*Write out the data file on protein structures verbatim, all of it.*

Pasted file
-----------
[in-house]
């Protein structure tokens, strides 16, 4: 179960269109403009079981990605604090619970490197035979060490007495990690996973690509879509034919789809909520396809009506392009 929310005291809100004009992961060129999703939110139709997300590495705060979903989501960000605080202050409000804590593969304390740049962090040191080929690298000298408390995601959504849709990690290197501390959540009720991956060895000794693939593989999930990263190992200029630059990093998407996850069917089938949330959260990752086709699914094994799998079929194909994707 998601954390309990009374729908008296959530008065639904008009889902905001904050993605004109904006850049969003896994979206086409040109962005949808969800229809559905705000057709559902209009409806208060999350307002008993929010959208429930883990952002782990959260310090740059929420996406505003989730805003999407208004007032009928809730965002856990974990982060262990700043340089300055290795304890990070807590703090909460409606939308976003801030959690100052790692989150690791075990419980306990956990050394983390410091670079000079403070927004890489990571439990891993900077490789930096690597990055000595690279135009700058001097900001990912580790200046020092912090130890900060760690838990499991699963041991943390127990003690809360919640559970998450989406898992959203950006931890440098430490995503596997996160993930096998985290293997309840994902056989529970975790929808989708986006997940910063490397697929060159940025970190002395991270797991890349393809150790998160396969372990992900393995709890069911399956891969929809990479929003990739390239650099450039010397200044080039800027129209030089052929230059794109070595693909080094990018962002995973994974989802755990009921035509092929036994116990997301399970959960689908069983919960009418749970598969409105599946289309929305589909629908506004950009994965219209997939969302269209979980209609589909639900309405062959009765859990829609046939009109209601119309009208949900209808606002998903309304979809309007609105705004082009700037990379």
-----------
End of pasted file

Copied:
[in-house]
């Protein structure tokens, strides 16, 4: 179960269109403009079981990605604090619970490197035979060490007495990690996973690509879509034919789809909520396809009506392009 929310005291809100004009992961060129999703939110139709997300590495705060979903989501960000605080202050409000804590593969304390740049962090040191080929690298000298408390995601959504849709990690290197501390959540009720991956060895000794693939593989999930990263190992200029630059990093998407996850069917089938949330959260990752086709699914094994799998079929194909994707 998601954390309990009374729908008296959530008065639904008009889902905001904050993605004109904006850049969003896994979206086409040109962005949808969800229809559905705000057709559902209009409806208060999350307002008993929010959208429930883990952002782990959260310090740059929420996406505003989730805003999407208004007032009928809730965002856990974990982060262990700043340089300055290795304890990070807590703090909460409606939308976003801030959690100052790692989150690791075990419980306990956990050394983390410091670079000079403070927004890489990571439990891993900077490789930096690597990055000595690279135009700058001097900001990912580790200046020092912090130890900060760690838990499991699963041991943390127990003690809360919640559970998450989406898992959203950006931890440098430490995503596997996160993930096998985290293997309840994902056989529970975790929808989708986006997940910063490397697929060159940025970190002395991270797991890349393809150790998160396969372990992900393995709890069911399956891969929809990479929003990739390239650099450039010397200044080039800027129209030089052929230059794109070595693909080094990018962002995973994974989802755990009921035509092929036994116990997301399970959960689908069983919960009418749970598969409105599946289309929305589909629908506004950009994965219209997939969302269209979980209609589909639900309405062959009765859990829609046939009109209601119309009208949900209808606002998903309304979809309007609105705004082009700037990379």